“I don’t understand, I don’t know what’s going on here. Business is down, I’m not making any money at all. People who leave their car are paid. She’s the only one that hasn’t paid,” said the owner to CBC News this week.

The stalemate is expected to last a while longer as travel restrictions remain in place and Ontario Provincial Police have said they won’t get involved in a civil matter.

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All systems are go for St. Lawrence Cruise Lines in 2021

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KINGSTON — Despite Canada’s newly extended cruise ship ban, Canadians still have a small-ship cruising alternative in 2021 with St. Lawrence Cruise Lines.

The small-ship operator, which sails on the St. Lawrence and Ottawa Rivers, has confirmed operations for 2021, with overnight cruises on both rivers from May 20 to Oct. 24. A variety of cruises ranging from four to seven nights will depart from Kingston, Ottawa and Quebec City, sailing exclusively in domestic waters with stops at select ports in Ontario and Quebec.

On Feb. 4, Canada’s Minister of Transport, Omar Alghabra announced that Canada’s cruise ship ban will be extended until Feb. 28, 2022. This measure, which effectively prohibits cruise vessels carrying more than 100 passengers from operating in Canadian waters, does not impact the small-ship operations of St. Lawrence Cruise Lines and its 32-stateroom CANADIAN EMPRESS.

“We are excited to offer travellers a small ship option for the 2021 season,” said President Jason Clark. “Our overnight cruises stay close to shore in Canadian waters and our COVID-19 Health and Safety program has been recognized for its high standards.”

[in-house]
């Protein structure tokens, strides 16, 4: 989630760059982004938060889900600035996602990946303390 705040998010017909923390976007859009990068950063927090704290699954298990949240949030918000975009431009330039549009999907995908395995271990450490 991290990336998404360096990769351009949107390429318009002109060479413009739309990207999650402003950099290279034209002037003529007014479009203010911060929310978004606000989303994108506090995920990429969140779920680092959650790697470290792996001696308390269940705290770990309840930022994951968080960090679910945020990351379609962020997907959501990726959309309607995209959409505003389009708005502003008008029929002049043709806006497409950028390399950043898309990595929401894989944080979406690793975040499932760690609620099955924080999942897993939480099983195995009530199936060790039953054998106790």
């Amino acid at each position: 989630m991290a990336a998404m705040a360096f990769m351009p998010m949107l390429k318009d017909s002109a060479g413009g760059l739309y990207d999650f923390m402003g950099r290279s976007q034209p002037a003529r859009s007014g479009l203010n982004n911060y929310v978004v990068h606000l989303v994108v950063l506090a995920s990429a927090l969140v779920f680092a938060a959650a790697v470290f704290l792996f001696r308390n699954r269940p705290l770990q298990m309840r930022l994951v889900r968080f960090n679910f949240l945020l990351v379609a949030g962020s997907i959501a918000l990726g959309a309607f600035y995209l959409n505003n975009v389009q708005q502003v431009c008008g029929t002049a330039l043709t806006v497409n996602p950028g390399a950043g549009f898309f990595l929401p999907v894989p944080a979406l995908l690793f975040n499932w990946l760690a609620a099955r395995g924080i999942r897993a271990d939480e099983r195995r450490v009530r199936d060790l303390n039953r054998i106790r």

This past December, the cruise line was awarded the Safe Travels Stamp by the Tourism Industry Association of Ontario (TIAO) for adherence to global standards of health and hygiene. The program includes a wide range of safety measures, including reduced passenger loads, masking, physical distancing and hospital-grade electrostatic disinfecting for both private staterooms and shared spaces. Plus, all staterooms have access to fresh air, climate controls and views of the river.

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Here’s How Canada’s ‘Screening Officers’ Will Check On Travellers During Quarantine

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The federal government is reminding all travellers in Canada that “Screening Officers” may pay them a visit post-arrival.

In a statement about the country’s latest travel restrictions, Transport Canada confirmed that newly-trained officials would be tasked with checking up on travellers during their two-week quarantine period.

The role of the Screening Officers will be to visit travellers’ quarantine locations to “establish contact, confirm identify and confirm that travellers are at the place of quarantine they identified upon entry into Canada.”

This is to make sure individuals are complying with Canada’s mandatory 14-day quarantine requirement.

The checks will be conducted across 35 Canadian cities, having already started in Montreal and Toronto back in January.

The officials will provide “compliance education” and will be able to issue verbal warnings, but stronger enforcement action will be referred to the Public Health Agency of Canada (PHAC) and then law enforcement for follow-up checks. 

Failing to comply with the Quarantine Act or with Screening Officers’ instructions could result in fines of up to $750,000 or even jail time.